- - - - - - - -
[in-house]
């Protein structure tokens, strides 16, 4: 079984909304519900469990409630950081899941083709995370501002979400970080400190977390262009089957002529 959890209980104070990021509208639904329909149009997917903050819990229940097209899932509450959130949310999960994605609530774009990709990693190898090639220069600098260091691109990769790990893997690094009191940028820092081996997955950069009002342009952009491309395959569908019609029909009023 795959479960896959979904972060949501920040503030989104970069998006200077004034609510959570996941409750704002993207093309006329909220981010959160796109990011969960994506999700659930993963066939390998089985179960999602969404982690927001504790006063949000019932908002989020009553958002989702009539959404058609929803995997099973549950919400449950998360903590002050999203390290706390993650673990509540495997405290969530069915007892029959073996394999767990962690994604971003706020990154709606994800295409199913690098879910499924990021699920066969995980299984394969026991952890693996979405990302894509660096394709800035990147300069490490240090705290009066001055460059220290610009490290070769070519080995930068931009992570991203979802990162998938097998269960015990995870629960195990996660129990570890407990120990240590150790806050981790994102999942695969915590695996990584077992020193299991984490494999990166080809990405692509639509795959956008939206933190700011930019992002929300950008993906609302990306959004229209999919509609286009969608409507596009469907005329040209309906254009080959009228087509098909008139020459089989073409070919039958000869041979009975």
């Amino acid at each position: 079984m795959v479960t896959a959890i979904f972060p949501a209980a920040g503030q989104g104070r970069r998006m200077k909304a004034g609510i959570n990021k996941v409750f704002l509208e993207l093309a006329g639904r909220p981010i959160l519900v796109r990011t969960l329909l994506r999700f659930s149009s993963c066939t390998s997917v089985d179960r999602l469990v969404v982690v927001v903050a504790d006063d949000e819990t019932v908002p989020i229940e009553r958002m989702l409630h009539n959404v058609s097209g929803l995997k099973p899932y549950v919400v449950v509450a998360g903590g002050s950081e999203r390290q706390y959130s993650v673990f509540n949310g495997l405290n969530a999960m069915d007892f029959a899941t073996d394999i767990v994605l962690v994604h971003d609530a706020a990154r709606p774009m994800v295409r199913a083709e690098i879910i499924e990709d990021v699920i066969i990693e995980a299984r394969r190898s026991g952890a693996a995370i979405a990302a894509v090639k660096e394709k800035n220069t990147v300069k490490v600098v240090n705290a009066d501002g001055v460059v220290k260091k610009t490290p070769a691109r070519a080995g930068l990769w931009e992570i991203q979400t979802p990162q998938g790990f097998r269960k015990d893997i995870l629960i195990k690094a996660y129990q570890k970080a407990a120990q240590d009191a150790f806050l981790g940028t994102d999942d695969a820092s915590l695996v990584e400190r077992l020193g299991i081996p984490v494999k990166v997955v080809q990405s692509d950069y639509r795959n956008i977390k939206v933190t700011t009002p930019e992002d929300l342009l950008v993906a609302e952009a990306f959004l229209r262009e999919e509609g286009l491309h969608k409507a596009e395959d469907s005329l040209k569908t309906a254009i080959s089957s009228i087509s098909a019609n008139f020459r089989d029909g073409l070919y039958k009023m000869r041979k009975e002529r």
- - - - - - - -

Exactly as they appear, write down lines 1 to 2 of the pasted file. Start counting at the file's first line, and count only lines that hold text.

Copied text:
[in-house]
């Protein structure tokens, strides 16, 4: 079984909304519900469990409630950081899941083709995370501002979400970080400190977390262009089957002529 959890209980104070990021509208639904329909149009997917903050819990229940097209899932509450959130949310999960994605609530774009990709990693190898090639220069600098260091691109990769790990893997690094009191940028820092081996997955950069009002342009952009491309395959569908019609029909009023 795959479960896959979904972060949501920040503030989104970069998006200077004034609510959570996941409750704002993207093309006329909220981010959160796109990011969960994506999700659930993963066939390998089985179960999602969404982690927001504790006063949000019932908002989020009553958002989702009539959404058609929803995997099973549950919400449950998360903590002050999203390290706390993650673990509540495997405290969530069915007892029959073996394999767990962690994604971003706020990154709606994800295409199913690098879910499924990021699920066969995980299984394969026991952890693996979405990302894509660096394709800035990147300069490490240090705290009066001055460059220290610009490290070769070519080995930068931009992570991203979802990162998938097998269960015990995870629960195990996660129990570890407990120990240590150790806050981790994102999942695969915590695996990584077992020193299991984490494999990166080809990405692509639509795959956008939206933190700011930019992002929300950008993906609302990306959004229209999919509609286009969608409507596009469907005329040209309906254009080959009228087509098909008139020459089989073409070919039958000869041979009975």